New measures proposed in the Budget to tackle duty fraud on alcohol will help stamp out the growing illegal trade which damages legitimate wholesalers’ businesses, according to the FWD.
The measures, including the introduction of duty stamps on beer and a registration scheme for wholesalers, are proposed in a consultation announced by the Chancellor and will prevent illicit sales of beer and wine. FWD said they were welcomed by legitimate wholesale businesses, who have been undercut by criminal organisations trading non-duty paid alcohol.
The treasury estimates it lost £500m in avoided duty revenue on beer alone in 2009/10, a 20% increase over the previous year, while food and drink wholesalers have seen beer and wine sales suffer as illegal traders undercut their prices with floods of non-duty-paid products which are bought for export but then diverted to the UK market.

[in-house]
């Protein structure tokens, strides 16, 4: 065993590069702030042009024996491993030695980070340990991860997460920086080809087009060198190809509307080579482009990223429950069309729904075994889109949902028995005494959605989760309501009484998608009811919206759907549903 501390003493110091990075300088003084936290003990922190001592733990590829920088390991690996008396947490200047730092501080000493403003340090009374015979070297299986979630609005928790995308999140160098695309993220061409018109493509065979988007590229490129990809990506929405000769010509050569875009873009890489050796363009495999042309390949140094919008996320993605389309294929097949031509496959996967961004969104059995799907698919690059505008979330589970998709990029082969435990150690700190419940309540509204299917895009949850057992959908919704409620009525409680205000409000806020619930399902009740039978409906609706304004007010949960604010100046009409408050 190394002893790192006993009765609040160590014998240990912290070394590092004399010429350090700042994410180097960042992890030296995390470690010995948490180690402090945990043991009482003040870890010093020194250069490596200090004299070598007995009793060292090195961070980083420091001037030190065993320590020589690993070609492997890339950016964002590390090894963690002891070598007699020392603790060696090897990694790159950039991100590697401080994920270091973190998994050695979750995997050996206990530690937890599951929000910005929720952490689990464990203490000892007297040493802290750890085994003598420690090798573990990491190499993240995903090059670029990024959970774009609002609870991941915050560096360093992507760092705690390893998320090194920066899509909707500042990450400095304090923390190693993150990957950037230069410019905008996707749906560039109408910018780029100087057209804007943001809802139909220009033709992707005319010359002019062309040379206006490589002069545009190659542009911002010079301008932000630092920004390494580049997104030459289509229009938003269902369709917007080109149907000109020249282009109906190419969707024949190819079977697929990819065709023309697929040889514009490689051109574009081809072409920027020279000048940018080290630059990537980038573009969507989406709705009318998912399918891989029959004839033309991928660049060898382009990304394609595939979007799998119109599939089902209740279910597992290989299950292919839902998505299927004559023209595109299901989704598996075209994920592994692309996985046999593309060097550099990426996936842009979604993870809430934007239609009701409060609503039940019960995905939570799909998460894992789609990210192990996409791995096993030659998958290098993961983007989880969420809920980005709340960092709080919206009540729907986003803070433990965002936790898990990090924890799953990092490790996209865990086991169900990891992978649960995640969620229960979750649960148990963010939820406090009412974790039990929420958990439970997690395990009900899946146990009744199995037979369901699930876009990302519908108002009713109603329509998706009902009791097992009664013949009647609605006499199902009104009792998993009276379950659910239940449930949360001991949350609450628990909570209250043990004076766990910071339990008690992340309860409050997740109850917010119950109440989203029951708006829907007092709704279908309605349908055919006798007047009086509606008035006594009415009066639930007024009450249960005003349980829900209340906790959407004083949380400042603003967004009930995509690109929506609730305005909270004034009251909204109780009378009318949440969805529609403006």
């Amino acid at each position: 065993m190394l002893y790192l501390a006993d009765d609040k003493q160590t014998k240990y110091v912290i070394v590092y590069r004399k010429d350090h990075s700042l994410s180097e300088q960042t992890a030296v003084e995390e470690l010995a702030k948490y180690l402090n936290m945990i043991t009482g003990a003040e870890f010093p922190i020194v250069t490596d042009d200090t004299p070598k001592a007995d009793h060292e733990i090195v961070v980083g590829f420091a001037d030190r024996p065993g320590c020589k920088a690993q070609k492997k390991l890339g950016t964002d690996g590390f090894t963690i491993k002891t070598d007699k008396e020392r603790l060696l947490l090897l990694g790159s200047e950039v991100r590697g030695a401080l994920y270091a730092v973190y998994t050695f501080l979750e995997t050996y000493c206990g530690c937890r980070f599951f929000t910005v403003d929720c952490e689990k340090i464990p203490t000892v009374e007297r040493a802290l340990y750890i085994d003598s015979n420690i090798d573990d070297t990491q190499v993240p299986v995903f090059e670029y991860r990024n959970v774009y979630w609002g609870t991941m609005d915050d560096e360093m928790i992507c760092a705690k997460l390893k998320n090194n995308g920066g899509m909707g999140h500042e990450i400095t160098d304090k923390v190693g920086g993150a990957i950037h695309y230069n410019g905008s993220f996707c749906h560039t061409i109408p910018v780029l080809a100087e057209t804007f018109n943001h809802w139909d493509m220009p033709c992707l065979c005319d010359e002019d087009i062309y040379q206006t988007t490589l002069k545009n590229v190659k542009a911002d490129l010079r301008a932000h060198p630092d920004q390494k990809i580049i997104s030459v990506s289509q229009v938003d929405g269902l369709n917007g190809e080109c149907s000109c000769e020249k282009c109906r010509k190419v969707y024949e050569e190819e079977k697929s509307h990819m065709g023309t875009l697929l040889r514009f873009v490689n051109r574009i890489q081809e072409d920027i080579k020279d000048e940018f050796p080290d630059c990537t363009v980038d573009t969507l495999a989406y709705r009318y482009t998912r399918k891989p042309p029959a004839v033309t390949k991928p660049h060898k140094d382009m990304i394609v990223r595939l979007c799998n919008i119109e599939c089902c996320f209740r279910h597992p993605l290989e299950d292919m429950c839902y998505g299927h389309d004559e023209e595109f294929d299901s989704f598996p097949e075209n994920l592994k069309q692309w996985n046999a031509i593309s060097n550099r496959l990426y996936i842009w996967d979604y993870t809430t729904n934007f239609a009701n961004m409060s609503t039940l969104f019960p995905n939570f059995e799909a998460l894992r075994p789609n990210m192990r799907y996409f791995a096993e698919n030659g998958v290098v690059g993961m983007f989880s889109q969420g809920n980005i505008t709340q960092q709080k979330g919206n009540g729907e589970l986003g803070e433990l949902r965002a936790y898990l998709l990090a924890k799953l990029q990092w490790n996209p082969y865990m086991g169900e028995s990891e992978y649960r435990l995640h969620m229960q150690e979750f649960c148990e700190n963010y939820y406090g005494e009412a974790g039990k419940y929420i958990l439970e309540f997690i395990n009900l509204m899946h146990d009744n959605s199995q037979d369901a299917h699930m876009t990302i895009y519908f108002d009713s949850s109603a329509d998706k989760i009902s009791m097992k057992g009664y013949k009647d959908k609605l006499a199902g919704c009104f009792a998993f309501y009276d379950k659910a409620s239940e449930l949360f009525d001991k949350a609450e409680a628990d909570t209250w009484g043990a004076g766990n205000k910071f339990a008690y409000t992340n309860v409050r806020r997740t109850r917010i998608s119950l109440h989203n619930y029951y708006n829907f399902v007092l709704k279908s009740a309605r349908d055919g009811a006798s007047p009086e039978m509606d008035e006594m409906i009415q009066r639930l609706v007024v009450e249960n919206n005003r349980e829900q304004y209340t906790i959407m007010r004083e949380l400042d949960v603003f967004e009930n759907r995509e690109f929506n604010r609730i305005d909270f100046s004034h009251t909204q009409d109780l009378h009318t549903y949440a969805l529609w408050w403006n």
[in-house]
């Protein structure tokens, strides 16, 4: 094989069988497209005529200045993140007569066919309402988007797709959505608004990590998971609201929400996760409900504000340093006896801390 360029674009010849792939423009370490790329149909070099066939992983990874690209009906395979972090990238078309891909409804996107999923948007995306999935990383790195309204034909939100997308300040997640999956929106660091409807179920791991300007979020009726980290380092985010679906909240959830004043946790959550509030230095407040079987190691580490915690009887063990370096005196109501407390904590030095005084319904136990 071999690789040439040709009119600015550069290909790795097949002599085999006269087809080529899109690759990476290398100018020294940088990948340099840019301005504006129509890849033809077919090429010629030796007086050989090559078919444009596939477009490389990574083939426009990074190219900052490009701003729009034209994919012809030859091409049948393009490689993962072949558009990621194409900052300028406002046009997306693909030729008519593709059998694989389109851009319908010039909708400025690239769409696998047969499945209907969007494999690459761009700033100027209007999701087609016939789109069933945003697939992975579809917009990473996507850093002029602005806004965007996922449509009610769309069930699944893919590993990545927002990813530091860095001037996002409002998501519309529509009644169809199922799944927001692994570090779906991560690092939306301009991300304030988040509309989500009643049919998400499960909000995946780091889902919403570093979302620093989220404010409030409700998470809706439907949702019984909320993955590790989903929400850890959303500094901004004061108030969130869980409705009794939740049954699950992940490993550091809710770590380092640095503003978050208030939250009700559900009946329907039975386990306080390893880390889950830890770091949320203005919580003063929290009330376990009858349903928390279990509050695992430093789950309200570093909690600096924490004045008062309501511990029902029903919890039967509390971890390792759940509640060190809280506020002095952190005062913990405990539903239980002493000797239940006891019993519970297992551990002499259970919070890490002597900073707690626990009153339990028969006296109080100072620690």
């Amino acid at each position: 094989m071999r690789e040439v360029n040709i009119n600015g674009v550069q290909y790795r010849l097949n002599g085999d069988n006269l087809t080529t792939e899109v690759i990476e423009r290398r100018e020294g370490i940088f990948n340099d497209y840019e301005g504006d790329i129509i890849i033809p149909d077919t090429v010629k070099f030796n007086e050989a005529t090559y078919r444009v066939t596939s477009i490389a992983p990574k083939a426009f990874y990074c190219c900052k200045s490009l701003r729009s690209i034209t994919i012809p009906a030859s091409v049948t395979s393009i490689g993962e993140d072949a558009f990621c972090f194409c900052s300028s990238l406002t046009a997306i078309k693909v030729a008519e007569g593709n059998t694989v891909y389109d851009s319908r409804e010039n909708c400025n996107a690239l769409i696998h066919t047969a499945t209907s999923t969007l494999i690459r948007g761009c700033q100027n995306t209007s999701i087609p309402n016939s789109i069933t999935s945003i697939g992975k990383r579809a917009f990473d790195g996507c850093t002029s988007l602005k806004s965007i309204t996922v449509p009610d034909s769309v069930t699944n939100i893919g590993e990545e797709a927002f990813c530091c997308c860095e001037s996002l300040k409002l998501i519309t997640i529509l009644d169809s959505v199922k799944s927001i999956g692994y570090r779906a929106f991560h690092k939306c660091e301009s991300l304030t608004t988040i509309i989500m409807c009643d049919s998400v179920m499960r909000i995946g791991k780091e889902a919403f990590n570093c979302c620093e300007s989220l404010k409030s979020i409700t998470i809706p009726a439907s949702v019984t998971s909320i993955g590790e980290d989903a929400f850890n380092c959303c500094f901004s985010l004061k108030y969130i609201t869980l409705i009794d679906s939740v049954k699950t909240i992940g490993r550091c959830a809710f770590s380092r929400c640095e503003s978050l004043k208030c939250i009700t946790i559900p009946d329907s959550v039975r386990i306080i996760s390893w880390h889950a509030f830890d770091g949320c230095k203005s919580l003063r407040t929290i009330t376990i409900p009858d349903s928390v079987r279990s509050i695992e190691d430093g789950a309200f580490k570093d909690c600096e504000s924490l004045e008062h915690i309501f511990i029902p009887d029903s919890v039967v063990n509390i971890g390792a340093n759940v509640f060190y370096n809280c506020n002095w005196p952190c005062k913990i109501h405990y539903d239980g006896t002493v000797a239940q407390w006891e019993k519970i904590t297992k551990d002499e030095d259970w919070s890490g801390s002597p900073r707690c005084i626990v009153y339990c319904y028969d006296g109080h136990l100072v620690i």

FWD chief executive James Bielby said: “The announcement is good news not only for taxpayers who are losing out as criminals evade paying duty on alcohol, but also for legitimate wholesale and retail businesses who are already struggling in a difficult economic environment.
“As duty continues to rise, the illicit market will become even more attractive to criminals, and that’s why FWD has pushed hard over the last 18 months for this consultation. We are delighted that the Government has heard the message that it has to take steps to prevent loss if it intends to increase duty.”
FWD has put forward recommendations to the Treasury including the adoption of a registration scheme for wholesalers and the introduction of duty stamps on beer bottles and cans, similar to those on spirits bottles which have seen the level of duty fraud in the category fall since their introduction in 2006.